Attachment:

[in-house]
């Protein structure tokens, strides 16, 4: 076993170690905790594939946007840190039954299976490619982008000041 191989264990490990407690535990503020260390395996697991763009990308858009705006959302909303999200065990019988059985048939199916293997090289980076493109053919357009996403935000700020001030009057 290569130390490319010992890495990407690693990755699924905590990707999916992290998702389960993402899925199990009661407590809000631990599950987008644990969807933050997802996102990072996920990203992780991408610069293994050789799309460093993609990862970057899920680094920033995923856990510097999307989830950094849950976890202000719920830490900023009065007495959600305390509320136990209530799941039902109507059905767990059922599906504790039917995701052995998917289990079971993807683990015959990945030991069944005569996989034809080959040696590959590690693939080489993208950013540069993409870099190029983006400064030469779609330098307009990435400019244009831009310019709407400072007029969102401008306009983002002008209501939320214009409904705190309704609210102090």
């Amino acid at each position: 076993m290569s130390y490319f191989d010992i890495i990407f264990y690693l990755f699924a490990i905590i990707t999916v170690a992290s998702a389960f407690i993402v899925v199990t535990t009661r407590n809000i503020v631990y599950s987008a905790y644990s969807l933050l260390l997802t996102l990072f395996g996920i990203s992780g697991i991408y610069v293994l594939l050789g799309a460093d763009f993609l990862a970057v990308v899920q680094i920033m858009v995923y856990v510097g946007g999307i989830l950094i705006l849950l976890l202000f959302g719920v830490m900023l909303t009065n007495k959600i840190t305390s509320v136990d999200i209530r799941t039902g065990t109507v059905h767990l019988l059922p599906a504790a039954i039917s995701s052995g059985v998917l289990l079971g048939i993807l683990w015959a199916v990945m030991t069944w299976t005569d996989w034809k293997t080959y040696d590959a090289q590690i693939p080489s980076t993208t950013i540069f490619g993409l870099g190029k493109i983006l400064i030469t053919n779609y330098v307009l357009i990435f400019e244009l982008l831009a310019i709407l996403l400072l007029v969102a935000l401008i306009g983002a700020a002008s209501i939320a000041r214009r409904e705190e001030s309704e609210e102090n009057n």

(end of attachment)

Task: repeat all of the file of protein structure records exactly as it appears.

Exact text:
[in-house]
């Protein structure tokens, strides 16, 4: 076993170690905790594939946007840190039954299976490619982008000041 191989264990490990407690535990503020260390395996697991763009990308858009705006959302909303999200065990019988059985048939199916293997090289980076493109053919357009996403935000700020001030009057 290569130390490319010992890495990407690693990755699924905590990707999916992290998702389960993402899925199990009661407590809000631990599950987008644990969807933050997802996102990072996920990203992780991408610069293994050789799309460093993609990862970057899920680094920033995923856990510097999307989830950094849950976890202000719920830490900023009065007495959600305390509320136990209530799941039902109507059905767990059922599906504790039917995701052995998917289990079971993807683990015959990945030991069944005569996989034809080959040696590959590690693939080489993208950013540069993409870099190029983006400064030469779609330098307009990435400019244009831009310019709407400072007029969102401008306009983002002008209501939320214009409904705190309704609210102090």
């Amino acid at each position: 076993m290569s130390y490319f191989d010992i890495i990407f264990y690693l990755f699924a490990i905590i990707t999916v170690a992290s998702a389960f407690i993402v899925v199990t535990t009661r407590n809000i503020v631990y599950s987008a905790y644990s969807l933050l260390l997802t996102l990072f395996g996920i990203s992780g697991i991408y610069v293994l594939l050789g799309a460093d763009f993609l990862a970057v990308v899920q680094i920033m858009v995923y856990v510097g946007g999307i989830l950094i705006l849950l976890l202000f959302g719920v830490m900023l909303t009065n007495k959600i840190t305390s509320v136990d999200i209530r799941t039902g065990t109507v059905h767990l019988l059922p599906a504790a039954i039917s995701s052995g059985v998917l289990l079971g048939i993807l683990w015959a199916v990945m030991t069944w299976t005569d996989w034809k293997t080959y040696d590959a090289q590690i693939p080489s980076t993208t950013i540069f490619g993409l870099g190029k493109i983006l400064i030469t053919n779609y330098v307009l357009i990435f400019e244009l982008l831009a310019i709407l996403l400072l007029v969102a935000l401008i306009g983002a700020a002008s209501i939320a000041r214009r409904e705190e001030s309704e609210e102090n009057n």